Visibility
In this lesson, we will examine how to manage the visibility of elements. Additionally, we will gain a clear understanding of the distinction between making an element invisible and hidden.
In CSS, visibility refers to the property that controls whether an element is visible or not on a web page. It can take one of three values: visible, hidden and collapse.
Tailwind CSS provides classes that make it easy to control the visibility of elements in your web design. Here are the relevant classes:
  • visible: When you apply the .visible class to an element, it sets its CSS visibility property to "visible." This means the element is displayed and fully visible on the web page.
  • invisible: Applying the .invisible class to an element sets its visibility property to "hidden." While the element still takes up space in the layout, it becomes invisible to users, effectively hiding it from view.
  • collapse: The .collapse class sets the visibility property to "collapse." This class is often used in the context of HTML tables, where it can hide specific table rows or column groups. It behaves similarly to the .invisible class but with additional implications for table layout.
These Tailwind CSS classes provide a convenient way to control the visibility of elements in your web design, making it easier to show or hide content as needed, whether it's for user interaction or layout adjustments.
Note that there is another utility class in Tailwind CSS that does not occupy space when the element is marked as visible, in contrast to the above one. This class is 'hidden', which sets the display property of the element to none.
Example with class 'invisible'
In the following example, we have created three flex items in the flex container and marked the second item as invisible. Note that it still occupies space in the DOM despite being invisible.
Code block

        <div className="flex gap-6">

          <div className="w-1/3 bg-cyan-500 p-4 rounded">

            <p className="text-white">flex item 1</p>

          </div>

          <div className="w-1/3 bg-red-300 p-4 rounded invisible">

            <p className="text-white">flex item 2 (Invisible)</p>

          </div>

          <div className="w-1/3 bg-cyan-500 rounded p-4">

            <p className="text-white">flex item 3</p>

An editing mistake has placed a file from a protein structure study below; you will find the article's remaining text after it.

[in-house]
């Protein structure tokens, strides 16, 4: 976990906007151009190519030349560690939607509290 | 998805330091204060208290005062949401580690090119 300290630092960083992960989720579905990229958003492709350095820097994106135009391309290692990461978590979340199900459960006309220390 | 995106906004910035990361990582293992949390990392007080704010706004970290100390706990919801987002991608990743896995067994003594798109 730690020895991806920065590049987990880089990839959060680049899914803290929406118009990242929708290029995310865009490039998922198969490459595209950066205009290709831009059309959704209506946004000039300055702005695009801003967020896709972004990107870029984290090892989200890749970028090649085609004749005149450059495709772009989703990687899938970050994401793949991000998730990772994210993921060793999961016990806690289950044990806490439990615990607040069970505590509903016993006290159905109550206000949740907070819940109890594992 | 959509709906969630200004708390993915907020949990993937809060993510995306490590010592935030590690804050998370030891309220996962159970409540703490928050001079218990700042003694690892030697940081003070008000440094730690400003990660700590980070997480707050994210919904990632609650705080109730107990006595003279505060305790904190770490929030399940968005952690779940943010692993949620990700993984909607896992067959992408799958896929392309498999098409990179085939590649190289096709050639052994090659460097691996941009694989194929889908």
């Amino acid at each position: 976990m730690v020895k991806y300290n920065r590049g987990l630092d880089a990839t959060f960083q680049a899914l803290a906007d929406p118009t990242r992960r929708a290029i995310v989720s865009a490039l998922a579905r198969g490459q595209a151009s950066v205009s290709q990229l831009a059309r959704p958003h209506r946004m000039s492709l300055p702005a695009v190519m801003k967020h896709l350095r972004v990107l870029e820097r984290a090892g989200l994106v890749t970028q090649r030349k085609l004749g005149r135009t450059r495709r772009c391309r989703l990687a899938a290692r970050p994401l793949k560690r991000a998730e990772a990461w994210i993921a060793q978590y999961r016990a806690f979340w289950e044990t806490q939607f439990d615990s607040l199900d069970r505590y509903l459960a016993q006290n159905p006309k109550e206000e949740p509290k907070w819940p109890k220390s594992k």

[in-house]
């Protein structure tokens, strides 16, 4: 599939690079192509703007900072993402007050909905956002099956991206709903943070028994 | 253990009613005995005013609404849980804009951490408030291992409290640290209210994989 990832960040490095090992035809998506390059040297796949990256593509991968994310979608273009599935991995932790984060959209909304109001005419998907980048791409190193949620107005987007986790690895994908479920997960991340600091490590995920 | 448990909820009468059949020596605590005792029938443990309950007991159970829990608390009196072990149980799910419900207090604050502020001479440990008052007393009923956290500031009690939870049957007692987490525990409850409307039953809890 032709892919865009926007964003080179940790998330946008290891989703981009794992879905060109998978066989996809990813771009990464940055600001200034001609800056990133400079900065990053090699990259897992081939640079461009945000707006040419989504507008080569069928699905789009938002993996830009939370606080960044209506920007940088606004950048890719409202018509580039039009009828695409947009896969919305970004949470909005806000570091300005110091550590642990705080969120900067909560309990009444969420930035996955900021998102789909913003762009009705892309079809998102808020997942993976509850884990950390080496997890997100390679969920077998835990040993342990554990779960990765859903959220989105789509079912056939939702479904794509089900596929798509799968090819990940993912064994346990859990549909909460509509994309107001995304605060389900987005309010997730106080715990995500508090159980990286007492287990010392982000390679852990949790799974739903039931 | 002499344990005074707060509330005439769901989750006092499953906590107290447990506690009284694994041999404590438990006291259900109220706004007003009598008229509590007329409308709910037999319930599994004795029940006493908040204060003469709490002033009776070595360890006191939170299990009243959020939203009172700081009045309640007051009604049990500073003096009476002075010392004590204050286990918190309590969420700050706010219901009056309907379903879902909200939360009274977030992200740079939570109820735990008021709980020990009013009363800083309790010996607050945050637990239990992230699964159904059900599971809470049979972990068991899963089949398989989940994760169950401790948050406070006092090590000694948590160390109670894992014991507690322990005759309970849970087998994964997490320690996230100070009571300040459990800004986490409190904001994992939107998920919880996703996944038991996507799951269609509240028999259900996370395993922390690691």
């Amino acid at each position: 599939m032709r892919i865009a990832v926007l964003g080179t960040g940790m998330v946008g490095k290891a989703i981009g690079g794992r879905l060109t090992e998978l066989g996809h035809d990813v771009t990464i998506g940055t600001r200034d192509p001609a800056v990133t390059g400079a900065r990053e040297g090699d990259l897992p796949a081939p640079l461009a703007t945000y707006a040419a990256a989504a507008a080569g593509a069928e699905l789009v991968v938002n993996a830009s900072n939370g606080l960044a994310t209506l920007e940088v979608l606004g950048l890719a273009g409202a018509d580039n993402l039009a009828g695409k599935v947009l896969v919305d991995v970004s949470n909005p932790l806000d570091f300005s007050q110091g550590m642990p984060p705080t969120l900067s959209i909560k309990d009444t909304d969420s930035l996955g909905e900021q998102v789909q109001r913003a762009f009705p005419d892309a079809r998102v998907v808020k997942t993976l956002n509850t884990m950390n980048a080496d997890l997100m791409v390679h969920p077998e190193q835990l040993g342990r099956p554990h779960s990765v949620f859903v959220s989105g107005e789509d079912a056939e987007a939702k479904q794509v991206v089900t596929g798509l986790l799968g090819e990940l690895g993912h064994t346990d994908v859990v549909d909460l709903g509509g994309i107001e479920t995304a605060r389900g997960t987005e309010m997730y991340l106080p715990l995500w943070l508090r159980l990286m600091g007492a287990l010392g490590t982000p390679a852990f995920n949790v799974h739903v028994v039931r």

</div>

        </div>

invisible.png
Now, in the same example, if we apply the hidden class instead of visible, then the second item also does not occupy space.
Example with class 'hidden'
Code block

        <div className="flex gap-6">

          <div className="w-1/3 bg-cyan-500 p-4 rounded">

            <p className="text-white">flex item 1</p>

          </div>

          <div className="w-1/3 bg-red-300 p-4 rounded hidden">

            <p className="text-white">flex item 2</p>

          </div>

          <div className="w-1/3 bg-cyan-500 rounded p-4">

            <p className="text-white">flex item 3</p>

          </div>

        </div>

hidden.png
Example with class 'collapse':
Here's an example using the 'collapse' class applied to the second row of a table. This class makes the second row invisible and collapses its space within the table.
Code block

        <table className="<h1 className='mb-10'>Example</h1> w-full">

          <thead>

            <tr>

              <th className="px-4 py-2 text-left">Date</th>

              <th className="px-4 py-2 text-left">Transaction</th>

              <th className="px-4 py-2 text-left">Amount</th>

            </tr>

          </thead>

          <tbody>

            <tr>

              <td className="border px-4 py-2">2022-01-01</td>

              <td className="border px-4 py-2">Purchase</td>

              <td className="border px-4 py-2">$50.00</td>

            </tr>

            <tr className="collapse">

              <td className="border px-4 py-2">2022-01-02</td>

              <td className="border px-4 py-2">Withdrawal</td>

              <td className="border px-4 py-2">$30.00</td>

            </tr>

            <tr>

              <td className="border px-4 py-2">2022-01-03</td>

              <td className="border px-4 py-2">Deposit</td>

              <td className="border px-4 py-2">$100.00</td>

            </tr>

          </tbody>

        </table>

collapse.png
Now, we have explored how to control the visibility of elements. These properties prove to be quite useful when you want to display or conceal elements on a web page based on specific conditions.
Explore HTML tables and their various applications in modern web development. We'll delve into real-world use cases where tables are essential, such as displaying data sets, creating structured layouts for web pages, and organizing content in a grid-like format